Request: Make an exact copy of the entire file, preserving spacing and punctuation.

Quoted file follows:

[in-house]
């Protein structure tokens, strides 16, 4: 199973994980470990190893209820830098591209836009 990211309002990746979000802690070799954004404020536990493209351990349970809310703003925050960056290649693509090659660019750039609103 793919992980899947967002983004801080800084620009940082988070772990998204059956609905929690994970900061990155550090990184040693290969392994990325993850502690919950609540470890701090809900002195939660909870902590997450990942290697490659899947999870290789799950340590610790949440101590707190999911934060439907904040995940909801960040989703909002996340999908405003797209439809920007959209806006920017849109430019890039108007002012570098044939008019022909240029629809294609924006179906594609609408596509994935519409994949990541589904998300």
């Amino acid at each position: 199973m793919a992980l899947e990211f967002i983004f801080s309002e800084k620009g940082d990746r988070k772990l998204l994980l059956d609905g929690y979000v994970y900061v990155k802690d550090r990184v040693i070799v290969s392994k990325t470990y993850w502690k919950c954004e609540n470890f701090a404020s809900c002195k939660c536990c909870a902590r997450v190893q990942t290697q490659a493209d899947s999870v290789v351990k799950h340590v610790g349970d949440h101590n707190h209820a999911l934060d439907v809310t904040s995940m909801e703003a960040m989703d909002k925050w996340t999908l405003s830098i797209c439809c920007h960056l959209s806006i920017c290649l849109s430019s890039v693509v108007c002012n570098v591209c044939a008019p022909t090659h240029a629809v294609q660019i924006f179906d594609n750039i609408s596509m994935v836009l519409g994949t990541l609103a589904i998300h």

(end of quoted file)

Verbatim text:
[in-house]
């Protein structure tokens, strides 16, 4: 199973994980470990190893209820830098591209836009 990211309002990746979000802690070799954004404020536990493209351990349970809310703003925050960056290649693509090659660019750039609103 793919992980899947967002983004801080800084620009940082988070772990998204059956609905929690994970900061990155550090990184040693290969392994990325993850502690919950609540470890701090809900002195939660909870902590997450990942290697490659899947999870290789799950340590610790949440101590707190999911934060439907904040995940909801960040989703909002996340999908405003797209439809920007959209806006920017849109430019890039108007002012570098044939008019022909240029629809294609924006179906594609609408596509994935519409994949990541589904998300």
């Amino acid at each position: 199973m793919a992980l899947e990211f967002i983004f801080s309002e800084k620009g940082d990746r988070k772990l998204l994980l059956d609905g929690y979000v994970y900061v990155k802690d550090r990184v040693i070799v290969s392994k990325t470990y993850w502690k919950c954004e609540n470890f701090a404020s809900c002195k939660c536990c909870a902590r997450v190893q990942t290697q490659a493209d899947s999870v290789v351990k799950h340590v610790g349970d949440h101590n707190h209820a999911l934060d439907v809310t904040s995940m909801e703003a960040m989703d909002k925050w996340t999908l405003s830098i797209c439809c920007h960056l959209s806006i920017c290649l849109s430019s890039v693509v108007c002012n570098v591209c044939a008019p022909t090659h240029a629809v294609q660019i924006f179906d594609n750039i609408s596509m994935v836009l519409g994949t990541l609103a589904i998300h």